Inquiry into girl's death in hospital
The mother of Raychel Ferguson, whose death is being investigated by the hyponatraemia inquiry, says she is heartbroken to know her daughter's life could have been saved by a blood test.
Friday, 01 February 2013
The nine-year-old was admitted to Altnagelvin Hospital in Londonderry in June 2001, before being transferred to the Royal Hospital for Sick Children in Belfast, where she died 36 hours later.
On Friday, Banbridge Courthouse heard Raychel's nursing care described as a shambles, and the note-taking labelled a disgrace.
The Ferguson family were in court, where they heard some details of the schoolgirl's death for the first time.
Raychel's death followed an operation to remove her appendix and experts said there was a lack of communication, her medical notes were inadequate and a complete disgrace.
No doctor saw Raychel more than once, and she was never seen by a senior consultant. The inquiry heard blood tests which may have prevented the nine-year-old's death were never carried out.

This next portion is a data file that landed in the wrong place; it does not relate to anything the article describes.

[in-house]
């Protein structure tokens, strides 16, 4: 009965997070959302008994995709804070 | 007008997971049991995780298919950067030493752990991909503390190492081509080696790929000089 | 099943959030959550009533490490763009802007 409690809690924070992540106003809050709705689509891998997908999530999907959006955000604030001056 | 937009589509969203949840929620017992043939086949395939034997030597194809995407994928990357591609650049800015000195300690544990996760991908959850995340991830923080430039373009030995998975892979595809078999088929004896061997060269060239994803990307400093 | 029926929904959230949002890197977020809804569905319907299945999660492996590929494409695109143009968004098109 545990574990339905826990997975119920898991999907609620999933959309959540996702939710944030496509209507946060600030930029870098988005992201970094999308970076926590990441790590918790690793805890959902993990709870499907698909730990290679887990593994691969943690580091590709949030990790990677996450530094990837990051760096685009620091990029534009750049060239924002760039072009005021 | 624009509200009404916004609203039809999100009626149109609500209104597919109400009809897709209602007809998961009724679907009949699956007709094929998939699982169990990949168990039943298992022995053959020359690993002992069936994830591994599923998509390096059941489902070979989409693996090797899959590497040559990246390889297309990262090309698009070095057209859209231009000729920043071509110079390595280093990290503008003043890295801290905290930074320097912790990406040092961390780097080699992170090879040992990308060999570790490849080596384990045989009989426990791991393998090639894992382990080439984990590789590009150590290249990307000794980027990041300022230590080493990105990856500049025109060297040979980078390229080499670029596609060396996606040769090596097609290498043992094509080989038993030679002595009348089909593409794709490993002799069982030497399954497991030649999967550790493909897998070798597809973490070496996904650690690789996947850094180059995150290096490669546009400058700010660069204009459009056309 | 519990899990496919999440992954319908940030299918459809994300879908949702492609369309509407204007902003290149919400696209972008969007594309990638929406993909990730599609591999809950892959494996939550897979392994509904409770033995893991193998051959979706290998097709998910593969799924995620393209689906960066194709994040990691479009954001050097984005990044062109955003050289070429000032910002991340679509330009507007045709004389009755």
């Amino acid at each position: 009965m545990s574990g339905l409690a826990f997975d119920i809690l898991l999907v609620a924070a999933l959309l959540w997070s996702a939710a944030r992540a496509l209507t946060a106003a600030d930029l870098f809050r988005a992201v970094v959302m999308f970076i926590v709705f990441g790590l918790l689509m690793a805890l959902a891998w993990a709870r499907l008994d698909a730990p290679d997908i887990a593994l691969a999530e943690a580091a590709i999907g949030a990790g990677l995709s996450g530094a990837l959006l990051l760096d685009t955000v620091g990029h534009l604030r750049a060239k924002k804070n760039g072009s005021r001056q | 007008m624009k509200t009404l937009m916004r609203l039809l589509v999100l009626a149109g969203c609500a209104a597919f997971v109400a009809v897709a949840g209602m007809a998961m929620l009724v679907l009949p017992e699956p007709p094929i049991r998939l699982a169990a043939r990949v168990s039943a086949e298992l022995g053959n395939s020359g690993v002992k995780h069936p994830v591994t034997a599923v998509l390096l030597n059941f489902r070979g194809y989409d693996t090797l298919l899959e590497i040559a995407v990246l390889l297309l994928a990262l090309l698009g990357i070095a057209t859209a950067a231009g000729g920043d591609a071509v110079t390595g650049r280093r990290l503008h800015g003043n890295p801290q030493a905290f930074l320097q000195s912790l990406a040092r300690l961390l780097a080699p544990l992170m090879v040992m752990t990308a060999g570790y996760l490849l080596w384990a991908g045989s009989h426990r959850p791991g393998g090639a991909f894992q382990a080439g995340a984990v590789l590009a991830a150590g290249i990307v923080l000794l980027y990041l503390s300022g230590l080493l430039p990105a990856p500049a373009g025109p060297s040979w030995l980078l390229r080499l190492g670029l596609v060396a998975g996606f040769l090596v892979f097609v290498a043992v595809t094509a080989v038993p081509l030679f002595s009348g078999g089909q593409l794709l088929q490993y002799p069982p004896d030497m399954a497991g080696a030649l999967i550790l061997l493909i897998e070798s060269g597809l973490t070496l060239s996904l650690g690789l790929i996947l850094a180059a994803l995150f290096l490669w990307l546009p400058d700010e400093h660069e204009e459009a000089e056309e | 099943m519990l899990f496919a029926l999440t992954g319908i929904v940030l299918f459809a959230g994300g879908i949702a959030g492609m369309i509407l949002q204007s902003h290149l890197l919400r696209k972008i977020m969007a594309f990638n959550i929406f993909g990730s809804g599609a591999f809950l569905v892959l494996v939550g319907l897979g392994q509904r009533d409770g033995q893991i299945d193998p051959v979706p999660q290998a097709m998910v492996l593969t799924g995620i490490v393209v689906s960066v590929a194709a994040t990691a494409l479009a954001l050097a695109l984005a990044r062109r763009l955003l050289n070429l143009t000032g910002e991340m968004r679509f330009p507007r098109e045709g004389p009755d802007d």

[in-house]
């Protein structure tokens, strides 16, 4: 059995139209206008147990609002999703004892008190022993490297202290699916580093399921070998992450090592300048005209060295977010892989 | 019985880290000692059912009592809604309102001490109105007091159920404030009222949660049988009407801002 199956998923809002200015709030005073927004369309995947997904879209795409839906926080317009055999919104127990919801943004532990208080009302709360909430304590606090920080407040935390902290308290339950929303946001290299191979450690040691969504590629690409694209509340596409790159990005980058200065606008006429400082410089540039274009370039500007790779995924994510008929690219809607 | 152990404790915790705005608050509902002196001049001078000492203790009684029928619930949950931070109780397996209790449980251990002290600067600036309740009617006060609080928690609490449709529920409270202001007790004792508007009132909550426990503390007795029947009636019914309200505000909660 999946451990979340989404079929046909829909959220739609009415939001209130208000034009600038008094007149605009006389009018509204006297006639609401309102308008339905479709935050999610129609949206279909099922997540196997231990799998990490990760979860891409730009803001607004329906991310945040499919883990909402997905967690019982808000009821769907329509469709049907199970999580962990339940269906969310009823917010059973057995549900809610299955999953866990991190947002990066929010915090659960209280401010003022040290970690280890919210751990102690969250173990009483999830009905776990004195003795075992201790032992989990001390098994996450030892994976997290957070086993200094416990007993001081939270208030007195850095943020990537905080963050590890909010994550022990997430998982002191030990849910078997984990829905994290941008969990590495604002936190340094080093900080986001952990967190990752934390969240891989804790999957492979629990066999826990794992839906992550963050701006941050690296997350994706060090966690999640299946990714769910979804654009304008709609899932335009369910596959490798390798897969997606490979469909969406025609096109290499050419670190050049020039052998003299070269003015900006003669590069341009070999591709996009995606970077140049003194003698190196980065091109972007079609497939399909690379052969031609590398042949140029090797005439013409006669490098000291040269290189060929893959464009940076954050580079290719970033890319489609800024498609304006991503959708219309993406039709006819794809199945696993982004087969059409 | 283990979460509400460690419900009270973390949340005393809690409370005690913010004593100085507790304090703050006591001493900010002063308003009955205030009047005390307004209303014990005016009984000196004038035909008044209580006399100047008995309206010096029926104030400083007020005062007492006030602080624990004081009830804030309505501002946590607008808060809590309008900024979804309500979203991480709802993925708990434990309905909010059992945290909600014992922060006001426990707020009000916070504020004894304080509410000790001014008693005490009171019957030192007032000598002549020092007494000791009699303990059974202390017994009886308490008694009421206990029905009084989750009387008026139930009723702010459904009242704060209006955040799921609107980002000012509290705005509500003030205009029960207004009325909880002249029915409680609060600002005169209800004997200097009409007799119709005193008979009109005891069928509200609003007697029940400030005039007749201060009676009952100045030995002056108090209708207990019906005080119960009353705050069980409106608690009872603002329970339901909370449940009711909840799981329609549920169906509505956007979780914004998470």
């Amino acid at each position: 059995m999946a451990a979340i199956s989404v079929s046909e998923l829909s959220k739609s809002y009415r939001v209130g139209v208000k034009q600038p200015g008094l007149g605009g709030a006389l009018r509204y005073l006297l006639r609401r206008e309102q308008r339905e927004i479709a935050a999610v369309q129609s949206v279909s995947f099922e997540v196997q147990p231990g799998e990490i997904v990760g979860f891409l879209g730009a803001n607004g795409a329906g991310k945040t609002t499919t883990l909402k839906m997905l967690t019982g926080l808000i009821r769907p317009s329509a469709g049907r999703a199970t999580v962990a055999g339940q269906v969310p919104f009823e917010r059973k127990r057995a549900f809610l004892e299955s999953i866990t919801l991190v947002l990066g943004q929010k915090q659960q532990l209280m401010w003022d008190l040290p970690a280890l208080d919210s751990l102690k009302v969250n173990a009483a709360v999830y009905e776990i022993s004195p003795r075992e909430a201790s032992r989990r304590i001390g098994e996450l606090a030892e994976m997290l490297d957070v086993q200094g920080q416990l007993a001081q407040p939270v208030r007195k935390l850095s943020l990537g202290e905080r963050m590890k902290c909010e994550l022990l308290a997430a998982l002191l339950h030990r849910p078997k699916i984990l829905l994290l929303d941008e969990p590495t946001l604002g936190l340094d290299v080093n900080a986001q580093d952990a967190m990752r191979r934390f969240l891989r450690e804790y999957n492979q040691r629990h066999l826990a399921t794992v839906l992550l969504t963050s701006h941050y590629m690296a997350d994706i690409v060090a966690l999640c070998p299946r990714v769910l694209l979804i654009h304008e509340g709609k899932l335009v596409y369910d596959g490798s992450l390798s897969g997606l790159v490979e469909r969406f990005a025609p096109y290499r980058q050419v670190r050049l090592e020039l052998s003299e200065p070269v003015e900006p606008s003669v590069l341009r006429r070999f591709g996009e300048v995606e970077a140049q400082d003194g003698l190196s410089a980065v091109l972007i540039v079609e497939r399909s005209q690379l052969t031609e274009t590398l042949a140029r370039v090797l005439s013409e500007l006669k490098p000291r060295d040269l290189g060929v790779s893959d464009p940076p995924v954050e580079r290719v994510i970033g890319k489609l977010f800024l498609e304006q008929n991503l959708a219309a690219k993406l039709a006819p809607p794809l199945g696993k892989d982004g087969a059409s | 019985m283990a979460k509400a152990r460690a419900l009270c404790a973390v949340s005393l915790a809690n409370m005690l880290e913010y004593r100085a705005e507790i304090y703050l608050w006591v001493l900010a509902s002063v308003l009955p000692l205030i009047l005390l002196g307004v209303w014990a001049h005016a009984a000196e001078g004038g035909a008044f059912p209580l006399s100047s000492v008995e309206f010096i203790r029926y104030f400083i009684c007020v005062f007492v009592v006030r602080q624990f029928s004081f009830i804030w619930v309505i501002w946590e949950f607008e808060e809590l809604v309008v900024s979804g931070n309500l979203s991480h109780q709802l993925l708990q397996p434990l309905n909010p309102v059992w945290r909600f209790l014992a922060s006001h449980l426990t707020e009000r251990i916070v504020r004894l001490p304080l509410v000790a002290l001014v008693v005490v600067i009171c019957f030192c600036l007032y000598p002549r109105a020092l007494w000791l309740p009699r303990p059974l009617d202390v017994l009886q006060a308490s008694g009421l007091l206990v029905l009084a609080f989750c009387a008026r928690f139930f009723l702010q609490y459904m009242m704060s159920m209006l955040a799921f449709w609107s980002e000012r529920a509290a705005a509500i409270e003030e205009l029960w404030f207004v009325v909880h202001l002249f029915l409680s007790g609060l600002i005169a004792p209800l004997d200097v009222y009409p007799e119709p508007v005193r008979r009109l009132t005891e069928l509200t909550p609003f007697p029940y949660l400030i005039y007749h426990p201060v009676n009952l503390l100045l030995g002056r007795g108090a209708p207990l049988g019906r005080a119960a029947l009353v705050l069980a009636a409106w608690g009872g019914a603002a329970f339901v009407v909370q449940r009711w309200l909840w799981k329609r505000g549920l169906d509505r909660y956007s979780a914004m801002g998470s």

"It was outrageous. A simple blood test that day could've saved Raychel's life and that was not taken," said her mother, Marie Ferguson.
"I want the truth," she told UTV.
"I want what happened to Raychel out there in the public, because I know it's too late for Raychel but hopefully it will save other children's lives."
The deaths of four-year-old Adam Strain at the Royal in 1995 and of nine-year-old Claire Roberts there a year later are also being examined by the public inquiry.
In addition, the investigation is looking into events following the 2000 death of 17-month-old Lucy Crawford, and specific issues arising from the treatment of 15-year-old Conor Mitchell in the Royal.
The inquiry will not sit on Monday, which would have been Raychel's 21st birthday, and will resume on Tuesday.